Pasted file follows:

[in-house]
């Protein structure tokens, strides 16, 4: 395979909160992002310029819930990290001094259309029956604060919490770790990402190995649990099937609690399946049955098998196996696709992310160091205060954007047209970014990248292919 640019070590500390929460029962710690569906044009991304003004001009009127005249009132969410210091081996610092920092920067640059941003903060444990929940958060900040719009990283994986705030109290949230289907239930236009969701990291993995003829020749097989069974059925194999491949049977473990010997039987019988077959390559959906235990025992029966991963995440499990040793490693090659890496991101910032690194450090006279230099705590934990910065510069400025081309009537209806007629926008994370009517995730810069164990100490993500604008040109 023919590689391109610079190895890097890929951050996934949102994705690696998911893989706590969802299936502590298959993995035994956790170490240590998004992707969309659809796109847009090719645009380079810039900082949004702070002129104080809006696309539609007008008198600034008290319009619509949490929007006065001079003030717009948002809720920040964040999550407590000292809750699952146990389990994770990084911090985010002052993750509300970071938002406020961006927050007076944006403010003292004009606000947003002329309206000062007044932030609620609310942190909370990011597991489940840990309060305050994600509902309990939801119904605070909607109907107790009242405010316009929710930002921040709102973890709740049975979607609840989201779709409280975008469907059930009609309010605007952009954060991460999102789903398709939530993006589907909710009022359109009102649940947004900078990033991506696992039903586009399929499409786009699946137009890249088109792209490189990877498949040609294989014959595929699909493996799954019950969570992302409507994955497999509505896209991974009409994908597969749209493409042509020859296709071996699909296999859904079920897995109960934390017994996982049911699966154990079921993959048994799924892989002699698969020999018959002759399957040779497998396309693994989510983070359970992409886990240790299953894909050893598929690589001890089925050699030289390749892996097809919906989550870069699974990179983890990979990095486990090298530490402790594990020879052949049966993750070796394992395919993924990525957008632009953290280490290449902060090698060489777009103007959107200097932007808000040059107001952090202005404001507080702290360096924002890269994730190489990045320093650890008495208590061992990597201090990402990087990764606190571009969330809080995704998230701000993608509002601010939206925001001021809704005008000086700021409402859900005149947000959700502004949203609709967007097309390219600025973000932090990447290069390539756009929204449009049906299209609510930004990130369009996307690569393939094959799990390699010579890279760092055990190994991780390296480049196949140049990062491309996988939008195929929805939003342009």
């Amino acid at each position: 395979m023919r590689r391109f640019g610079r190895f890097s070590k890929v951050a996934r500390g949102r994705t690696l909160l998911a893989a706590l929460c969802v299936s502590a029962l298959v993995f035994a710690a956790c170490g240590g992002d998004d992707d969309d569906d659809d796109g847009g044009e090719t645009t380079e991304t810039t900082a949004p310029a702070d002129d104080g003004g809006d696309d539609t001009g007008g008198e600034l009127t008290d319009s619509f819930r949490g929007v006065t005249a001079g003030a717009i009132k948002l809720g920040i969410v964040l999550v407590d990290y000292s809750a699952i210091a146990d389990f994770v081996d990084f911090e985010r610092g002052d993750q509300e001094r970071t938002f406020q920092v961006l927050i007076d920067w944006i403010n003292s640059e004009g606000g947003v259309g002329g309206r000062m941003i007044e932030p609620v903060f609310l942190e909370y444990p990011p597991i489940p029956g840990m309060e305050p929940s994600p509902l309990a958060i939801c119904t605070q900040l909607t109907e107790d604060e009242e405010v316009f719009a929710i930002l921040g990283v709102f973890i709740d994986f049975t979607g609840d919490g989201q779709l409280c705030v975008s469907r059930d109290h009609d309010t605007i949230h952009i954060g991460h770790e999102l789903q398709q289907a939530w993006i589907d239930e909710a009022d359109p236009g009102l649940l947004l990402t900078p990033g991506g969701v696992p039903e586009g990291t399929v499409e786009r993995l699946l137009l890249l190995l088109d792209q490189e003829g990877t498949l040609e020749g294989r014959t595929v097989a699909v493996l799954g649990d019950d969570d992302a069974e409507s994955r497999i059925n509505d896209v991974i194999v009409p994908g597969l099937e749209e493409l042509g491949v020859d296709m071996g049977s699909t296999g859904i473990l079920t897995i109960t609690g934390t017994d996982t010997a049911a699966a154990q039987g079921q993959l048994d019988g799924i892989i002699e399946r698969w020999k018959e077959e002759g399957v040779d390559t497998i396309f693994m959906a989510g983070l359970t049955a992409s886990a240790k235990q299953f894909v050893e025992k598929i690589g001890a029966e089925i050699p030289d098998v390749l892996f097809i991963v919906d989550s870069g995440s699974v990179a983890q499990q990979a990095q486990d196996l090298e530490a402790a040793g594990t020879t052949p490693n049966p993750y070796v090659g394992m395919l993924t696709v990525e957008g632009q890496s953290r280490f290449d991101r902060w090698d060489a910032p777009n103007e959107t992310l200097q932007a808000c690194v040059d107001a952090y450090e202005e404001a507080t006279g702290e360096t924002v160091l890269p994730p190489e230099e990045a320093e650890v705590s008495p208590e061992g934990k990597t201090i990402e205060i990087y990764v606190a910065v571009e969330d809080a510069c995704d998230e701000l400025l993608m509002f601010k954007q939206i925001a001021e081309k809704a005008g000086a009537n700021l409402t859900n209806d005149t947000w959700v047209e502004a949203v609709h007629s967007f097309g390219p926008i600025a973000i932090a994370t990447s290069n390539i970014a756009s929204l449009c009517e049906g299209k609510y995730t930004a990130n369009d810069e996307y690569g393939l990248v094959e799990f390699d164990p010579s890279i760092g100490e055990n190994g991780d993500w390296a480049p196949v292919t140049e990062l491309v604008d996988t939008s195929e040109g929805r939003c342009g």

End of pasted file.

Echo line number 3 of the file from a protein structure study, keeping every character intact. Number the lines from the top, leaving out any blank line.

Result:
């Amino acid at each position: 395979m023919r590689r391109f640019g610079r190895f890097s070590k890929v951050a996934r500390g949102r994705t690696l909160l998911a893989a706590l929460c969802v299936s502590a029962l298959v993995f035994a710690a956790c170490g240590g992002d998004d992707d969309d569906d659809d796109g847009g044009e090719t645009t380079e991304t810039t900082a949004p310029a702070d002129d104080g003004g809006d696309d539609t001009g007008g008198e600034l009127t008290d319009s619509f819930r949490g929007v006065t005249a001079g003030a717009i009132k948002l809720g920040i969410v964040l999550v407590d990290y000292s809750a699952i210091a146990d389990f994770v081996d990084f911090e985010r610092g002052d993750q509300e001094r970071t938002f406020q920092v961006l927050i007076d920067w944006i403010n003292s640059e004009g606000g947003v259309g002329g309206r000062m941003i007044e932030p609620v903060f609310l942190e909370y444990p990011p597991i489940p029956g840990m309060e305050p929940s994600p509902l309990a958060i939801c119904t605070q900040l909607t109907e107790d604060e009242e405010v316009f719009a929710i930002l921040g990283v709102f973890i709740d994986f049975t979607g609840d919490g989201q779709l409280c705030v975008s469907r059930d109290h009609d309010t605007i949230h952009i954060g991460h770790e999102l789903q398709q289907a939530w993006i589907d239930e909710a009022d359109p236009g009102l649940l947004l990402t900078p990033g991506g969701v696992p039903e586009g990291t399929v499409e786009r993995l699946l137009l890249l190995l088109d792209q490189e003829g990877t498949l040609e020749g294989r014959t595929v097989a699909v493996l799954g649990d019950d969570d992302a069974e409507s994955r497999i059925n509505d896209v991974i194999v009409p994908g597969l099937e749209e493409l042509g491949v020859d296709m071996g049977s699909t296999g859904i473990l079920t897995i109960t609690g934390t017994d996982t010997a049911a699966a154990q039987g079921q993959l048994d019988g799924i892989i002699e399946r698969w020999k018959e077959e002759g399957v040779d390559t497998i396309f693994m959906a989510g983070l359970t049955a992409s886990a240790k235990q299953f894909v050893e025992k598929i690589g001890a029966e089925i050699p030289d098998v390749l892996f097809i991963v919906d989550s870069g995440s699974v990179a983890q499990q990979a990095q486990d196996l090298e530490a402790a040793g594990t020879t052949p490693n049966p993750y070796v090659g394992m395919l993924t696709v990525e957008g632009q890496s953290r280490f290449d991101r902060w090698d060489a910032p777009n103007e959107t992310l200097q932007a808000c690194v040059d107001a952090y450090e202005e404001a507080t006279g702290e360096t924002v160091l890269p994730p190489e230099e990045a320093e650890v705590s008495p208590e061992g934990k990597t201090i990402e205060i990087y990764v606190a910065v571009e969330d809080a510069c995704d998230e701000l400025l993608m509002f601010k954007q939206i925001a001021e081309k809704a005008g000086a009537n700021l409402t859900n209806d005149t947000w959700v047209e502004a949203v609709h007629s967007f097309g390219p926008i600025a973000i932090a994370t990447s290069n390539i970014a756009s929204l449009c009517e049906g299209k609510y995730t930004a990130n369009d810069e996307y690569g393939l990248v094959e799990f390699d164990p010579s890279i760092g100490e055990n190994g991780d993500w390296a480049p196949v292919t140049e990062l491309v604008d996988t939008s195929e040109g929805r939003c342009g």